YESTERYEAR-Evansville Braves

first_imgLegendary baseball coach Bob Coleman stands in the back row (center) with his triumphant Evansville Braves team after capturing the Three-I League pennant in September 1957. The minor league organized in 1901 and was composed of teams from the “I” states: Indiana, Illinois, and Iowa. When the Braves capped a sensational comeback late in the season to defeat the Peoria Chiefs in 1957, they earned their first consecutive pennant and the seventh overall. Coleman was one of only two baseball managers who achieved more than 2,000 minor league wins during his long career.FOOTNOTES: We want to thank Patricia Sides, Archivist of Willard Library for contributing this picture that shall increase people’s awareness and appreciation of Evansville’s rich history. If you have any historical pictures of Vanderburgh County or Evansville please contact please contact Patricia Sides, Archivist Willard Library at 812) 425-4309, ext. 114 or e-mail her at www.willard.lib.in.us.FacebookTwitterCopy LinkEmailSharelast_img read more

How to monitor sex offenders in your area

first_img“For a small or nominal fee, you can go into a neighborhood watch type program, where folks can enter their children’s names, their children’s address, their email addresses, their cellphone numbers, and parents will be automatically alerted if their child comes in close proximity or within contact.” (WBNG) — The Delaware County Sheriff’s Office has a warning for parents at home; do you know where the sex offenders are located near you? He said his office is able to utilize available technology to help catch these offenders when they try to disappear. Sheriff DuMond told 12 News Friday his office believes Planty Jr. was trying to avoid detection.center_img The sheriff says 37-year-old Martin W. Planty Jr. failed not only to submit an annual verification of residence, but had moved entirely without updating authorities. He was arrested and charged with a class D felony in New York, punishable by up to seven years in prison. The Sheriff is referencing the Offender Watch app, a program the sheriff’s office uses, and one you can download for yourself on your phone’s app store.last_img read more

Iran frees captured British naval crew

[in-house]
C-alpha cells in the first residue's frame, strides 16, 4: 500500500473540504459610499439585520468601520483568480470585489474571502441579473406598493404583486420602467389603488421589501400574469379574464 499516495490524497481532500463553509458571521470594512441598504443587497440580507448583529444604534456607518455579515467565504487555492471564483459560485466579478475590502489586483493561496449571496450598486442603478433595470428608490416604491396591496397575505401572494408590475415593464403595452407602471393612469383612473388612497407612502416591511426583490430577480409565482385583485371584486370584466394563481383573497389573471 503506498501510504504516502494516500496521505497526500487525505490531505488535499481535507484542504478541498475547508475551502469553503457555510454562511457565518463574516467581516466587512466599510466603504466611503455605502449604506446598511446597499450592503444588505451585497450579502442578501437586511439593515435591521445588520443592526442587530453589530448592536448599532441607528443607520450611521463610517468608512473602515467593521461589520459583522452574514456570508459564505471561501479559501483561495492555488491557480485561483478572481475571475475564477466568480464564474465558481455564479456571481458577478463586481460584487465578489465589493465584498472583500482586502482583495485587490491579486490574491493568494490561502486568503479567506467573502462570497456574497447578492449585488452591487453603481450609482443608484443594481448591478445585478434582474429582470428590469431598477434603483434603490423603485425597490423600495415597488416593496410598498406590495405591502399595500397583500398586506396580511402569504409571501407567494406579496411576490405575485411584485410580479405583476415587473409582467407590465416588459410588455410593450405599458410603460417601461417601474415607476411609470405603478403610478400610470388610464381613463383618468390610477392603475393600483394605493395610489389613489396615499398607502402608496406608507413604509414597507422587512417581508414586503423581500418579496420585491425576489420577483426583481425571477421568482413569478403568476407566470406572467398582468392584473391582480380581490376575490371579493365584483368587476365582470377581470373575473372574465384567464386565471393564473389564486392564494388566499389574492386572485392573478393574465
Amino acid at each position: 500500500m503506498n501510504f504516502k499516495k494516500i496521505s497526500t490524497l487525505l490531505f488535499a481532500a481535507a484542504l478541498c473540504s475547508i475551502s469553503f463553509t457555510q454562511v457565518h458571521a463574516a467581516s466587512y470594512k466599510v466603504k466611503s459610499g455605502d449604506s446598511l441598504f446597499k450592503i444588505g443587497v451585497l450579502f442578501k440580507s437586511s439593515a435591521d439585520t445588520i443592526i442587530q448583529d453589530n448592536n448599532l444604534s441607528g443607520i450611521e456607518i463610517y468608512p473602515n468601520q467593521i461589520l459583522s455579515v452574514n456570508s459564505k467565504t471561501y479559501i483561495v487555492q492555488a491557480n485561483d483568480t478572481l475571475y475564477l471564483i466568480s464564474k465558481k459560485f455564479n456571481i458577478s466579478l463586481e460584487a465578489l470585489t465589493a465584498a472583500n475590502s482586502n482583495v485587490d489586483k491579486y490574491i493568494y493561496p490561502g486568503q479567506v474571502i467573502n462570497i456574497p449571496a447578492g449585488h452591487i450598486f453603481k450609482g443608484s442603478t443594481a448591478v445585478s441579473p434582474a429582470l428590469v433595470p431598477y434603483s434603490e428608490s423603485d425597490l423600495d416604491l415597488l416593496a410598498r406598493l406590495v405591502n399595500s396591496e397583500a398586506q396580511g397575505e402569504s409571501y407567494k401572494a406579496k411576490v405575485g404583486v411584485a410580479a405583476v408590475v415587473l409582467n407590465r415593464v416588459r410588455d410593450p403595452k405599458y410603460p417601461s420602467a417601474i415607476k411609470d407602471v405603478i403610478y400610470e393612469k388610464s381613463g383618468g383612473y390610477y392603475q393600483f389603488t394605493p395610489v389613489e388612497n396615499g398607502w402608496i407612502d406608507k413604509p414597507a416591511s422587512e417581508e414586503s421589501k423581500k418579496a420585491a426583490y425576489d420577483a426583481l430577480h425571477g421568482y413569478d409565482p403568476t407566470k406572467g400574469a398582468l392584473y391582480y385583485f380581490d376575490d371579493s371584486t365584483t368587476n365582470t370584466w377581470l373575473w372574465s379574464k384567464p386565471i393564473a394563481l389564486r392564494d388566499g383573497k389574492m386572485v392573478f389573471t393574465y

first_imgTEHRAN, Iran – President Mahmoud Ahmadinejad defused a growing confrontation with Britain, announcing the surprise release of 15 captive British sailors Wednesday and then gleefully accepting the crew’s thanks and handshakes in what he called an Easter gift. The 15 Britons arrived at the VIP section of Tehran’s airport early today in a convoy of sedans and boarded a British Airways flight to London. The crew, seated in business class, boarded after the other passengers had taken their seats, according to an Associated Press reporter at the scene. British Prime Minister Tony Blair expressed “profound relief” Wednesday over the peaceful end to the 13-day crisis. “Throughout we have taken a measured approach – firm but calm, not negotiating, but not confronting either,” Blair said in London, adding a message to the Iranian people that “we bear you no ill will.” The announcement in Tehran was a breakthrough in a crisis that had escalated over nearly two weeks, raising oil prices and fears of military conflict in the volatile region. The move to release the sailors suggested that Iran’s hard-line leadership decided it had shown its strength but did not want to push the standoff too far. Iran did not get the main thing it sought – a public apology for entering Iranian waters. Britain, which said its crew was in Iraqi waters when seized, insists it never offered a quid pro quo, either, instead relying on quiet diplomacy. Syria, Iran’s close ally, said it played a role in winning the release. “Syria exercised a sort of quiet diplomacy to solve this problem and encourage dialogue between the two parties,” Syrian Foreign Minister Walid al-Moallem said in Damascus. Several British newspapers credited Blair’s foreign policy adviser Nigel Sheinwald and Iranian chief negotiator Ali Larijani with laying the groundwork for an agreement during telephone contacts that began Tuesday night. Larijani had gone on British TV on Monday and signaled that Tehran was looking for a diplomatic solution. British officials were told to pay close attention to Ahmadinejad’s press conference but were unsure the release would come until they heard his words, The Independent newspaper said. Ahmadinejad timed the announcement so as to make a dramatic splash, springing it halfway through a two-hour news conference. The president first gave a medal of honor to the commander of the Iranian coast guards who captured the Britons, and admonished London for sending a mother, Leading Seaman Faye Turney, on such a dangerous mission in the Persian Gulf. He said the British government was “not brave enough” to admit the crew had been in Iranian waters when it was captured. Ahmadinejad then declared that even though Iran had the right to put the Britons on trial, he had “pardoned” them to mark the March 30 birthday of the Prophet Muhammad and the coming Easter holiday. “This pardon is a gift to the British people,” he said. After the news conference, Iranian television showed a beaming Ahmadinejad on the steps of the presidential palace shaking hands with the Britons – some towering over him. The men were decked out in business suits and Turney wore an Islamic head scarf. “Your people have been really kind to us, and we appreciate it very much,” one of the British men told Ahmadinejad in English. Another male service member said: “We are grateful for your forgiveness.” Ahmadinejad responded in Farsi, “You are welcome.” Three members of the crew were later interviewed on Iranian state-run television, apologizing for the alleged incursion into Iran’s waters and again thanking Ahmadinejad for their release. “I can understand why you’re insulted by the intrusion into the waters,” said Lt. Felix Carman, shown seated on a couch. “Thank you for letting us go and we apologize for our actions, but many thanks for having it in your hearts to let us go free,” Turney said. The breakthrough caught the British government by surprise. On Tuesday, Foreign Secretary Margaret Beckett cautioned reporters not to expect a quick end to the standoff. During the standoff, Iran broadcast footage of Turney and some other crew members “confessing” they had entered Iranian waters. An infuriated Britain froze most bilateral contacts, prompting Tehran to roll back on a pledge to free Turney. Wednesday’s announcement led some analysts to conclude that Iran’s supreme leader, Ayatollah Ali Khamenei, decided the crisis had gone on long enough at a time when Tehran faces mounting pressure over its nuclear program.160Want local news?Sign up for the Localist and stay informed Something went wrong. Please try again.subscribeCongratulations! You’re all set!last_img read more